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he creation of autonomous states in the provinces of the Byzantine Empire also had an effect on architecture. For reasons of prestige and as one way of proclaiming their authority, the new local rulers devoted themselves to the construction of impressive and costly buildings.

This extensive building activity resulted in the creation of local schools of architecture such as those of Epiros or Serbia, each of which possessed its own particular characteristics but which continued to be based on the building practices and architectural solutions of the mid-Byzantine tradition.

The older architectural types continued to be used, while on the Greek mainland a new type of church appeared, known as the transverse-vault church, which soon spread to Epiros, central Greece, Euboea, and the Peloponnese. The usually small size of these churches and the disposition of the roof in the form of a cross, which did not require the special technical knowledge and skills demanded by the domed building, and which could be constructed by using simple means, must have contributed to the particularly wide diffusion of this type of church construction, which was continually used in Greece until as late as the 18th century.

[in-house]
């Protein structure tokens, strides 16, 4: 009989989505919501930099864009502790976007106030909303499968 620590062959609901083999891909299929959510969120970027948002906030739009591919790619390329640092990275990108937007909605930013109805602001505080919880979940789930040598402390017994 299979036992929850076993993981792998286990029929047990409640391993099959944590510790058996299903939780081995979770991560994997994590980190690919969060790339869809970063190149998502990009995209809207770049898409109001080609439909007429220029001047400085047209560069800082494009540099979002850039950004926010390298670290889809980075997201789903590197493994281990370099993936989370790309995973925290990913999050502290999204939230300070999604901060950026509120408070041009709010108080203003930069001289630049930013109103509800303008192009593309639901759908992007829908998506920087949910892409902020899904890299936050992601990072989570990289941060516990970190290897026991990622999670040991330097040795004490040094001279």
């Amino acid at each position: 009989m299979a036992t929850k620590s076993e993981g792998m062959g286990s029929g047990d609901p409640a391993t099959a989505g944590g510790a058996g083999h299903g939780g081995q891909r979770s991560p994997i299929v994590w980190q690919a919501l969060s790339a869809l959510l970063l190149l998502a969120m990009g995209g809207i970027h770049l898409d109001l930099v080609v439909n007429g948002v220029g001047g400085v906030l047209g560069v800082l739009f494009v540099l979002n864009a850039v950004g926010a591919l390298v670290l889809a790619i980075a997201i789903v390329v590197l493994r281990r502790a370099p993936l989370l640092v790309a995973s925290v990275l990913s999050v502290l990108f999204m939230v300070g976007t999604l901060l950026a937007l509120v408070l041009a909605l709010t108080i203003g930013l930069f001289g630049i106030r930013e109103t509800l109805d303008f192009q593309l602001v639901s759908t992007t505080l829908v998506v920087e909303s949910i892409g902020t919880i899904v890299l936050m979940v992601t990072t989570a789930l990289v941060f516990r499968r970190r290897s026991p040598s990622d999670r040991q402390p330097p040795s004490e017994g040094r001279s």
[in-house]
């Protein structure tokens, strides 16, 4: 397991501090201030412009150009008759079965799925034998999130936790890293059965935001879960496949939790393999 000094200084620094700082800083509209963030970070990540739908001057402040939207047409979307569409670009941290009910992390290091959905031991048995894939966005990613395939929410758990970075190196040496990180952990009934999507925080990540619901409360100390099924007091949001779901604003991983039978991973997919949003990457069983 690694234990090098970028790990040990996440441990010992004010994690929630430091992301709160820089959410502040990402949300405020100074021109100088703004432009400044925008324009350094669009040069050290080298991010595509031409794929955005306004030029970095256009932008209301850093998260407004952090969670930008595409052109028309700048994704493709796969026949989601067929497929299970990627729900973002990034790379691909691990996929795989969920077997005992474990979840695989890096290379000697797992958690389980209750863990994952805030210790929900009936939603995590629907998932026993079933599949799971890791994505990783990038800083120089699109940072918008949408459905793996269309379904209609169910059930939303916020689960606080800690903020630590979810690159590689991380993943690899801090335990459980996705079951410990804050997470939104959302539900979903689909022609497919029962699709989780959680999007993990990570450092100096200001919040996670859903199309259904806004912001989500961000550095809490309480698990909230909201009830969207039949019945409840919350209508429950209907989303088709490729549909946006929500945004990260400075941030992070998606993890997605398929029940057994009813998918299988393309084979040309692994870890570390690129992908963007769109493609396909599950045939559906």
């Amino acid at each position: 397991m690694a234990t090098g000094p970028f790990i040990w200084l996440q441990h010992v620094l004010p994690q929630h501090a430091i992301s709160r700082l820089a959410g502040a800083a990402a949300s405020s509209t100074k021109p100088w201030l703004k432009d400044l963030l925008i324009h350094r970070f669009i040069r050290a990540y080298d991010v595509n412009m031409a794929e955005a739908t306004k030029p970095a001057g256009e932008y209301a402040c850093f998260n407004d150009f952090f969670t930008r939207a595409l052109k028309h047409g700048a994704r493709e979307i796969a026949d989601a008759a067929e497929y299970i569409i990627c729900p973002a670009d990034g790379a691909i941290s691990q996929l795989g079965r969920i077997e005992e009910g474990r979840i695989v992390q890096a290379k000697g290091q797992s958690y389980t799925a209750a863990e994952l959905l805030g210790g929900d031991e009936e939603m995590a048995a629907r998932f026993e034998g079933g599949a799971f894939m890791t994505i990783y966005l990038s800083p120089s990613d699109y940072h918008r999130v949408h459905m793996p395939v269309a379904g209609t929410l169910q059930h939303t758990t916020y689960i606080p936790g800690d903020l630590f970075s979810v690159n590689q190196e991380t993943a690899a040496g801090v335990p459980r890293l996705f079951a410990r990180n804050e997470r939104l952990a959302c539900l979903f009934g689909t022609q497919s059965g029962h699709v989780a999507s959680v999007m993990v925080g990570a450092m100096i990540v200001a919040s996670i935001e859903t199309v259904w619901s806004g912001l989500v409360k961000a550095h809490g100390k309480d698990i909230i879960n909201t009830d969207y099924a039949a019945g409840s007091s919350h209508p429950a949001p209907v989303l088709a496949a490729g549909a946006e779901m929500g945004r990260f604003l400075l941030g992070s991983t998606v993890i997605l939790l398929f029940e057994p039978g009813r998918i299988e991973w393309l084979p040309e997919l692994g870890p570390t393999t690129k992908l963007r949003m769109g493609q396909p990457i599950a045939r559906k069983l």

At the same time, in the Latin-occupied areas, besides the transverse-vault churches, most prevalent were simple architectural types, such as the single-cell barrel-vaulted churches. These were usually small buildings without particular external decoration, reflecting the limited means of the local community and of the ecclesiastical representatives who saw to their construction.

In the more central areas of the Empire and in the capital itself after its recovery, little building activity is noticeable and this is usually limited to additions to older churches, such as side-chapels, exonarthexes and porches, while no new large-scale buildings are erected.